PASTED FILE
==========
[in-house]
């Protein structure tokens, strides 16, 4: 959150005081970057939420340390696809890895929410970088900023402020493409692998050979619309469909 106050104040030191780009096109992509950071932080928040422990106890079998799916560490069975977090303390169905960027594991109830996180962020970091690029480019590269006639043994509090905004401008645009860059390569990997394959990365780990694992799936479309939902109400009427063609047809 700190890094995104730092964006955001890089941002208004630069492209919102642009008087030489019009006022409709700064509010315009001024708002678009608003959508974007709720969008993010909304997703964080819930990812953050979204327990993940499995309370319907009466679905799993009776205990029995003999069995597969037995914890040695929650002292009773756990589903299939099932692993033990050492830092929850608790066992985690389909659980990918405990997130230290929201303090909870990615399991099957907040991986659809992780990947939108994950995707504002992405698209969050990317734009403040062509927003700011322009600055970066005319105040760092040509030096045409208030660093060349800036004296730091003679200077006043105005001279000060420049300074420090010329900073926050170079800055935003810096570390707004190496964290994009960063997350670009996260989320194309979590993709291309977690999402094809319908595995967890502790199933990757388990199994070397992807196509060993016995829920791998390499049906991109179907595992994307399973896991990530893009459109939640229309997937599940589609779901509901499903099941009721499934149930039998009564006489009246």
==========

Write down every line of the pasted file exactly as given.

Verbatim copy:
[in-house]
């Protein structure tokens, strides 16, 4: 959150005081970057939420340390696809890895929410970088900023402020493409692998050979619309469909 106050104040030191780009096109992509950071932080928040422990106890079998799916560490069975977090303390169905960027594991109830996180962020970091690029480019590269006639043994509090905004401008645009860059390569990997394959990365780990694992799936479309939902109400009427063609047809 700190890094995104730092964006955001890089941002208004630069492209919102642009008087030489019009006022409709700064509010315009001024708002678009608003959508974007709720969008993010909304997703964080819930990812953050979204327990993940499995309370319907009466679905799993009776205990029995003999069995597969037995914890040695929650002292009773756990589903299939099932692993033990050492830092929850608790066992985690389909659980990918405990997130230290929201303090909870990615399991099957907040991986659809992780990947939108994950995707504002992405698209969050990317734009403040062509927003700011322009600055970066005319105040760092040509030096045409208030660093060349800036004296730091003679200077006043105005001279000060420049300074420090010329900073926050170079800055935003810096570390707004190496964290994009960063997350670009996260989320194309979590993709291309977690999402094809319908595995967890502790199933990757388990199994070397992807196509060993016995829920791998390499049906991109179907595992994307399973896991990530893009459109939640229309997937599940589609779901509901499903099941009721499934149930039998009564006489009246």